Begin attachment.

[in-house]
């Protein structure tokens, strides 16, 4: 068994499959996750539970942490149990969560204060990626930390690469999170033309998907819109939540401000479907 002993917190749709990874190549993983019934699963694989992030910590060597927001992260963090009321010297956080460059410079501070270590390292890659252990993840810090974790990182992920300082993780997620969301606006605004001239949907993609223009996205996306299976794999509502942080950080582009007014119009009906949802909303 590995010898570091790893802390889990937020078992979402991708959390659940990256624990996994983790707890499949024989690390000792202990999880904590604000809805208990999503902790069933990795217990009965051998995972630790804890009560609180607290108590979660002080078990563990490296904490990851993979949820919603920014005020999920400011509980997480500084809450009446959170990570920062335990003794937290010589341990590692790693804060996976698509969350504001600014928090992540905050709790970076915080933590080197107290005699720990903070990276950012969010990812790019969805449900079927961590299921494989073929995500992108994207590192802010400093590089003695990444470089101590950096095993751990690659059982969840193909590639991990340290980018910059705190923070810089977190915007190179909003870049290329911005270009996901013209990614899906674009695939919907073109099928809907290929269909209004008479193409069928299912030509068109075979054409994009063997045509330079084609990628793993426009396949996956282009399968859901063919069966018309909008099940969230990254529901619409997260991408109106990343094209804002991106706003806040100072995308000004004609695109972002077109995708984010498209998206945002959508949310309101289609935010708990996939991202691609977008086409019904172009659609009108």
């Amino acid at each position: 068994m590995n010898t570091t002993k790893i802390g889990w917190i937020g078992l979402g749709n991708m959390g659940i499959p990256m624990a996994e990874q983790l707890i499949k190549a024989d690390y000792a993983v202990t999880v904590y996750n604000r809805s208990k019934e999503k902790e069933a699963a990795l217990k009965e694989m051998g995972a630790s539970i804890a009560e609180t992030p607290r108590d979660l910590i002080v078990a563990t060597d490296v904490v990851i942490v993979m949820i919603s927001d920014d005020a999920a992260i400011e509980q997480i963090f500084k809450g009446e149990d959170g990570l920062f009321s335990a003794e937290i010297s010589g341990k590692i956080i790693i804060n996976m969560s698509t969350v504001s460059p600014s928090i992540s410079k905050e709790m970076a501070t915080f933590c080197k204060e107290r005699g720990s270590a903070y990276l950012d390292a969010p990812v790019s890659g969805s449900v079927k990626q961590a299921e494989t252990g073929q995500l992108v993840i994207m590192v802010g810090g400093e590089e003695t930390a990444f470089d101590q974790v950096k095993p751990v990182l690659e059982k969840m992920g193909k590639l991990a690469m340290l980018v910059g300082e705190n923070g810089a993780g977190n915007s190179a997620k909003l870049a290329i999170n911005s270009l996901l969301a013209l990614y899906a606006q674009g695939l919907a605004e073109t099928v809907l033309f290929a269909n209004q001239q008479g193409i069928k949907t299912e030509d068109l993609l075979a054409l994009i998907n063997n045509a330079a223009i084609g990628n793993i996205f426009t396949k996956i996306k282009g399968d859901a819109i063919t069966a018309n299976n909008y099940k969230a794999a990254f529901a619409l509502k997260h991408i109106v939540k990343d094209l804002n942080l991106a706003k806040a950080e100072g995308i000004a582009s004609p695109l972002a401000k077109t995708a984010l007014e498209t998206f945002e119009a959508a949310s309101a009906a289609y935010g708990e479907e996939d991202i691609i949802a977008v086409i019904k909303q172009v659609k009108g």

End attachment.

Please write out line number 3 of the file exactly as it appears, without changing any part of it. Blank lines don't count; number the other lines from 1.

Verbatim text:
């Amino acid at each position: 068994m590995n010898t570091t002993k790893i802390g889990w917190i937020g078992l979402g749709n991708m959390g659940i499959p990256m624990a996994e990874q983790l707890i499949k190549a024989d690390y000792a993983v202990t999880v904590y996750n604000r809805s208990k019934e999503k902790e069933a699963a990795l217990k009965e694989m051998g995972a630790s539970i804890a009560e609180t992030p607290r108590d979660l910590i002080v078990a563990t060597d490296v904490v990851i942490v993979m949820i919603s927001d920014d005020a999920a992260i400011e509980q997480i963090f500084k809450g009446e149990d959170g990570l920062f009321s335990a003794e937290i010297s010589g341990k590692i956080i790693i804060n996976m969560s698509t969350v504001s460059p600014s928090i992540s410079k905050e709790m970076a501070t915080f933590c080197k204060e107290r005699g720990s270590a903070y990276l950012d390292a969010p990812v790019s890659g969805s449900v079927k990626q961590a299921e494989t252990g073929q995500l992108v993840i994207m590192v802010g810090g400093e590089e003695t930390a990444f470089d101590q974790v950096k095993p751990v990182l690659e059982k969840m992920g193909k590639l991990a690469m340290l980018v910059g300082e705190n923070g810089a993780g977190n915007s190179a997620k909003l870049a290329i999170n911005s270009l996901l969301a013209l990614y899906a606006q674009g695939l919907a605004e073109t099928v809907l033309f290929a269909n209004q001239q008479g193409i069928k949907t299912e030509d068109l993609l075979a054409l994009i998907n063997n045509a330079a223009i084609g990628n793993i996205f426009t396949k996956i996306k282009g399968d859901a819109i063919t069966a018309n299976n909008y099940k969230a794999a990254f529901a619409l509502k997260h991408i109106v939540k990343d094209l804002n942080l991106a706003k806040a950080e100072g995308i000004a582009s004609p695109l972002a401000k077109t995708a984010l007014e498209t998206f945002e119009a959508a949310s309101a009906a289609y935010g708990e479907e996939d991202i691609i949802a977008v086409i019904k909303q172009v659609k009108g």